2019 Volkswagen Touareg 3.0 TSI review: price, specs and release date

With a new petrol V6 under the bonnet, is the Volkswagen Touareg 3.0 TSI a better buy than its diesel counterparts?...

2019 Volkswagen Touareg review: price, specs and release date

Priced from £52,675 | On sale Now

So, you’re in the market for a big, luxury SUV. You’ve seen all the diesel scare stories and have decided petrol power is the way forward. But what should you buy? Well, this new Volkswagen Touareg 3.0 TSI could be the answer.

Sitting at the top of the Touareg engine range, it uses a 3.0-litre turbocharged V6 and will cost you around £900 more than the most powerful diesel. However, it also has even stronger performance and is still relatively good value, being significantly cheaper than similarly punchy petrol rivals such as the BMW X5 xDrive40i and Volvo XC90 T6. So, if your budget sits nearer to £50k rather than well north of it, is this petrol Touareg any good?

2019 Volkswagen Touareg 3.0 V6 TSI on the road 

Well, the X5 is quicker, but with 335bhp to chivvy you along, the Touareg will have the better of the XC90. Handily, you don't have to rev it hard for it to feel as strong as that number suggests and it's rather refined to boot. But although it feels and sounds smoother than the XC90 T6's 2.0-litre four-cylinder engine, it can't quite match the silken six found in the X5's nose.

Volkswagen Touareg driving

Getting the Touareg going can be tricky, because its accelerator pedal and automatic gearbox appear to be connected to its engine via a rubber band. Whether you’re pulling out of a side turning or already trundling along at a steady rate, if you press the accelerator a little in the hope of a correlating increase in speed, it isn’t forthcoming. That delay is especially frustrating when trying to merge with fast-flowing traffic from a standstill, but it's worth bearing in mind that the XC90 and indeed our favourite luxury SUV, the Audi Q7, are similarly afflicted.

So far, we've driven a couple of versions of the V6 TSI Touareg: an SEL on 20in wheels and an R-Line on 21s (both an inch larger than standard). Both were fitted with the Touareg’s optional adaptive air suspension (£2370). To describe the former, imagine sitting on a waterbed and swaying from side to side while someone periodically slaps you on the back and you’ll get the picture. In either of its softer settings, the loose body control bobs you about, which would be fine if it didn’t jolt over sharper intrusions. We’d suggest leaving it in the firmest Sport setting, which takes out the excess heave without making the jolts unbearable.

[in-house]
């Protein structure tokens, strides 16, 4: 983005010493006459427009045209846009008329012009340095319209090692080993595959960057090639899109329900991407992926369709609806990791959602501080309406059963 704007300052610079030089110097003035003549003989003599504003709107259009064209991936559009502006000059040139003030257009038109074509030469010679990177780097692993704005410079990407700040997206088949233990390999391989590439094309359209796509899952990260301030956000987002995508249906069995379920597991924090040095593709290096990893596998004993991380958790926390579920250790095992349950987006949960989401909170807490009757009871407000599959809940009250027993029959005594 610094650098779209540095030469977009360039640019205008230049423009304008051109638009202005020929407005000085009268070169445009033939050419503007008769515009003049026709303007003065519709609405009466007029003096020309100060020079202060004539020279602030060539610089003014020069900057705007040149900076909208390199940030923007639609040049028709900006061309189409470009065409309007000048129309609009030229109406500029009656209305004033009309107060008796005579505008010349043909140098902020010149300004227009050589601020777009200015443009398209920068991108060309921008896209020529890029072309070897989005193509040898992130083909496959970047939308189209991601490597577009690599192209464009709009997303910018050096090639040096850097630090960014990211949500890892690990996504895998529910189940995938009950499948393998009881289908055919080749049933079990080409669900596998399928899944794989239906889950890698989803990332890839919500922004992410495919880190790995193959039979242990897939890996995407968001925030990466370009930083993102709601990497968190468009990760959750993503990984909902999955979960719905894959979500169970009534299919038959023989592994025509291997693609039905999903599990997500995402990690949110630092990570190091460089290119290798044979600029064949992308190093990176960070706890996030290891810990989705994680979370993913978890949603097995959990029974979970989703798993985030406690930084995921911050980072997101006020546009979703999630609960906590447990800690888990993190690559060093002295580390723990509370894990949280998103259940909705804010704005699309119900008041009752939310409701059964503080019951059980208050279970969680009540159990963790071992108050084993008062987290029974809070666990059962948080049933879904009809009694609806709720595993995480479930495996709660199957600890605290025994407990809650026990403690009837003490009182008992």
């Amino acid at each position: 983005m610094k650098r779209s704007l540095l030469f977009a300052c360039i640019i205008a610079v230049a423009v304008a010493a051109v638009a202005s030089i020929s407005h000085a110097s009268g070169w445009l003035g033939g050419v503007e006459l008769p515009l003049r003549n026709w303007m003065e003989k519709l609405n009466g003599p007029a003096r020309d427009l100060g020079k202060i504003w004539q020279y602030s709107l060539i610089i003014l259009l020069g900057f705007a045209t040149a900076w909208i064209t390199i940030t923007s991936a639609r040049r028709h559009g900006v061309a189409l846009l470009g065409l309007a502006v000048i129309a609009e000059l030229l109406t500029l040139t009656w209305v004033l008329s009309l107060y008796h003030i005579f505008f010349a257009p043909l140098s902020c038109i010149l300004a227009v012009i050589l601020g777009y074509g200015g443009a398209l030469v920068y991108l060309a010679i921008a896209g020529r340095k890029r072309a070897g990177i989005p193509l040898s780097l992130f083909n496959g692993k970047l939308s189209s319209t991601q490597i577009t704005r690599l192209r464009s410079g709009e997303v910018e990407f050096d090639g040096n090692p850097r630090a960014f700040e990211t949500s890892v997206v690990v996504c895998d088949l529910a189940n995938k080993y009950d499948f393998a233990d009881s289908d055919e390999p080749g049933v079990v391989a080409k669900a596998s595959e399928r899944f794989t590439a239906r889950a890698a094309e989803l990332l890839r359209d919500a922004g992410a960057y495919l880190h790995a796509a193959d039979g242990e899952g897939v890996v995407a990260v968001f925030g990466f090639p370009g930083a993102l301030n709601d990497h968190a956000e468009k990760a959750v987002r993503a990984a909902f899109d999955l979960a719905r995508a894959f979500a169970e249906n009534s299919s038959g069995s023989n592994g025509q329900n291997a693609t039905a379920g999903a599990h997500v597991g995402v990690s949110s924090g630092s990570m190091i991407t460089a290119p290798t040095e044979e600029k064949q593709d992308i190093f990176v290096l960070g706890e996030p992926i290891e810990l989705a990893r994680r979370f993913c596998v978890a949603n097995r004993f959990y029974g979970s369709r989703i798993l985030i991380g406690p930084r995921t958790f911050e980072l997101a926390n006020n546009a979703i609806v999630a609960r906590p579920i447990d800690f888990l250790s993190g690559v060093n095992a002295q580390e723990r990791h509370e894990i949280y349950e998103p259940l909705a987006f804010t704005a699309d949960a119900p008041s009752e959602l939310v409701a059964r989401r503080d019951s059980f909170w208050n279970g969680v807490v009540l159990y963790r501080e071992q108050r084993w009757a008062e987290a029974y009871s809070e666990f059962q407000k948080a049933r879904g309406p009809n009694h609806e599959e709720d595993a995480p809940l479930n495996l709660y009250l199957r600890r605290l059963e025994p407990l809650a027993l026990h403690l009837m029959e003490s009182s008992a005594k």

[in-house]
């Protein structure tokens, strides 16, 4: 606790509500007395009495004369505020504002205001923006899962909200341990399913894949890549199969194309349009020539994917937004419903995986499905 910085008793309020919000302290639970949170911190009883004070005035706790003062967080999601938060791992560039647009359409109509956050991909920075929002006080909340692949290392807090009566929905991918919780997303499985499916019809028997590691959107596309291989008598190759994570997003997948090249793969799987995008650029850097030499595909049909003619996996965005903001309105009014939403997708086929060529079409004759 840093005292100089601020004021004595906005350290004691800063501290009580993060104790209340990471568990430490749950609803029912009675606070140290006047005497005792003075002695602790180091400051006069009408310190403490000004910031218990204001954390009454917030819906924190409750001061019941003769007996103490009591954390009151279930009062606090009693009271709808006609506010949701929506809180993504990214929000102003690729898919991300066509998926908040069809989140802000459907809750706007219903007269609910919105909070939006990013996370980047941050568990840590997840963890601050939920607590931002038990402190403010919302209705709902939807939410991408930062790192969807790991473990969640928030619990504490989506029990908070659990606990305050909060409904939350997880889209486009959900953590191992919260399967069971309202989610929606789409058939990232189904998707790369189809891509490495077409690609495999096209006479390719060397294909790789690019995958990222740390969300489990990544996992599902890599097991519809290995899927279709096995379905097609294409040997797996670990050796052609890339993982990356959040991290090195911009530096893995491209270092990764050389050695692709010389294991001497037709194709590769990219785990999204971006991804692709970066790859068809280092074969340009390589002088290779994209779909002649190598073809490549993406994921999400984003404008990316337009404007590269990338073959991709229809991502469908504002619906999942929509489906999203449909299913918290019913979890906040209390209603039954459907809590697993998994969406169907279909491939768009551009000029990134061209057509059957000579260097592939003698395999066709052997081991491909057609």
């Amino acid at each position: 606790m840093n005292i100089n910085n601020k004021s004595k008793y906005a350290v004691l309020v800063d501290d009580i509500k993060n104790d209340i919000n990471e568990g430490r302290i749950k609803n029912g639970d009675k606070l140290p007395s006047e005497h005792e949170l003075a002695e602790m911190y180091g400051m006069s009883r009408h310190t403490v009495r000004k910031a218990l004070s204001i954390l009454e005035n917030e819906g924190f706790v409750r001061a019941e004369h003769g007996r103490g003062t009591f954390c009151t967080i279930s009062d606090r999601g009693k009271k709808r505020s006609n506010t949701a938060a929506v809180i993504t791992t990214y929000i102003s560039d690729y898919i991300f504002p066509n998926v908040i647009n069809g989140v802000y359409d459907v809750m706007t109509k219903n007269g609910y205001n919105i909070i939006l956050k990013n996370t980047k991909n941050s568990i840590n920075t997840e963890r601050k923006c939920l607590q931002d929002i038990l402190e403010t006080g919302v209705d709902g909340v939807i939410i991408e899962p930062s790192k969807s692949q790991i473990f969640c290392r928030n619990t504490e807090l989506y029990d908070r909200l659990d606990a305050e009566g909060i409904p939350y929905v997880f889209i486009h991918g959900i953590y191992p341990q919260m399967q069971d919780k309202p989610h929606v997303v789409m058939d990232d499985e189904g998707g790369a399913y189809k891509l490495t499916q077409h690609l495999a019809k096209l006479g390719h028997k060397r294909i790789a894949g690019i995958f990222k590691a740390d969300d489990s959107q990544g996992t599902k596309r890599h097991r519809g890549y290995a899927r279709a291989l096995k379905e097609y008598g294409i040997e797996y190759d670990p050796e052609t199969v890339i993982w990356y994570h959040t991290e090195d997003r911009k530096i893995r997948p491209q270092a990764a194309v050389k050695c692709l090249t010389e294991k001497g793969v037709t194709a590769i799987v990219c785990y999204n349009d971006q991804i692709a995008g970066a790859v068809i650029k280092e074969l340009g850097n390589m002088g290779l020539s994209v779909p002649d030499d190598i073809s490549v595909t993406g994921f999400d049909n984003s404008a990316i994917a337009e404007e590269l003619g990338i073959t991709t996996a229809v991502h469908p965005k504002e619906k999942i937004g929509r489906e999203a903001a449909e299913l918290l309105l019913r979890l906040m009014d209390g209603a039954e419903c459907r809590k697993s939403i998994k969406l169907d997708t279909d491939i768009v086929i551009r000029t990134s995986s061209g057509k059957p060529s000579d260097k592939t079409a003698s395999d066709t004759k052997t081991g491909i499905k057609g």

Unusually, the larger-wheeled R-Line actually improves comfort. You still hear a thud and feel a slight jolt over potholes and the like, but there's much less swaying and bobbing, even in Comfort mode. Just bear in mind that the X5's suspension is not only more cosseting but also quieter in its operation.

Four-wheel steering is included in the price of the suspension upgrade; this makes for a tight turning circle in town with only a light and easy touch on the wheel. Speed up and the steering proves intuitive, gaining enough weight to help gauge your inputs without getting too strenuous. But there’s no doubting the Touareg is a hefty beast, and while it handles more adroitly than the XC90, the X5 is a more rewarding car.

Still the Touareg is every bit as quiet as the X5 on the motorway, speeding along at 70mph with low levels of wind and road noise. 

Volkswagen Touareg interior

2019 Volkswagen Touareg 3.0 V6 TSI interior

Inside, there’s bags of room for five people and a good-sized boot, but the XC90 is bigger still and comes with an extra pair of fold-out rear seats as standard. Both the X5 and XC90 also have nicer fixtures and fittings; the Touareg has a few too many iffy plastics, along with leather that looks obviously artificial.

The Touareg’s touchscreen infotainment system isn’t a patch on BMW’s iDrive setup, either. Not only is a touchscreen more distracting to operate on the move than the X5's rotary controller, but the Touareg’s menus also aren’t quite as logically laid out. Upgrading to the top-spec system makes things even more frustrating, because you lose physical buttons to operate the climate control and other functions. 

For more information on the Touareg’s interior and the rest of the range, take a look at our comprehensive four-point review. Or to see how much you could save on a Touareg without any haggling, check out our New Car Buying service.

Next: 2019 Volkswagen Touareg 3.0 TSI verdict >

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